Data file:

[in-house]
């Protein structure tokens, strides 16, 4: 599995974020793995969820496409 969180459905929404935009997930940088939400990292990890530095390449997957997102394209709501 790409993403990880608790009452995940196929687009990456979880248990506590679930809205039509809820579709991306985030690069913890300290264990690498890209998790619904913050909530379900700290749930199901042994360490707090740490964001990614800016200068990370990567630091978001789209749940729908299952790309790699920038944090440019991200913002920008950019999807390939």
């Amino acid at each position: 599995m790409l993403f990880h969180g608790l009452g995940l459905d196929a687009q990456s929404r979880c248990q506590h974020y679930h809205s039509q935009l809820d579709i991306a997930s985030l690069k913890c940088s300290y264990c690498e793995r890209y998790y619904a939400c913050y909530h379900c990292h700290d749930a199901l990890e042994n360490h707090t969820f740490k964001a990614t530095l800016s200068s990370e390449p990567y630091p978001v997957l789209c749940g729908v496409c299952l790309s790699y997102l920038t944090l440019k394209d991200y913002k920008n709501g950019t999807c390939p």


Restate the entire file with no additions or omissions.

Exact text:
[in-house]
């Protein structure tokens, strides 16, 4: 599995974020793995969820496409 969180459905929404935009997930940088939400990292990890530095390449997957997102394209709501 790409993403990880608790009452995940196929687009990456979880248990506590679930809205039509809820579709991306985030690069913890300290264990690498890209998790619904913050909530379900700290749930199901042994360490707090740490964001990614800016200068990370990567630091978001789209749940729908299952790309790699920038944090440019991200913002920008950019999807390939």
């Amino acid at each position: 599995m790409l993403f990880h969180g608790l009452g995940l459905d196929a687009q990456s929404r979880c248990q506590h974020y679930h809205s039509q935009l809820d579709i991306a997930s985030l690069k913890c940088s300290y264990c690498e793995r890209y998790y619904a939400c913050y909530h379900c990292h700290d749930a199901l990890e042994n360490h707090t969820f740490k964001a990614t530095l800016s200068s990370e390449p990567y630091p978001v997957l789209c749940g729908v496409c299952l790309s790699y997102l920038t944090l440019k394209d991200y913002k920008n709501g950019t999807c390939p």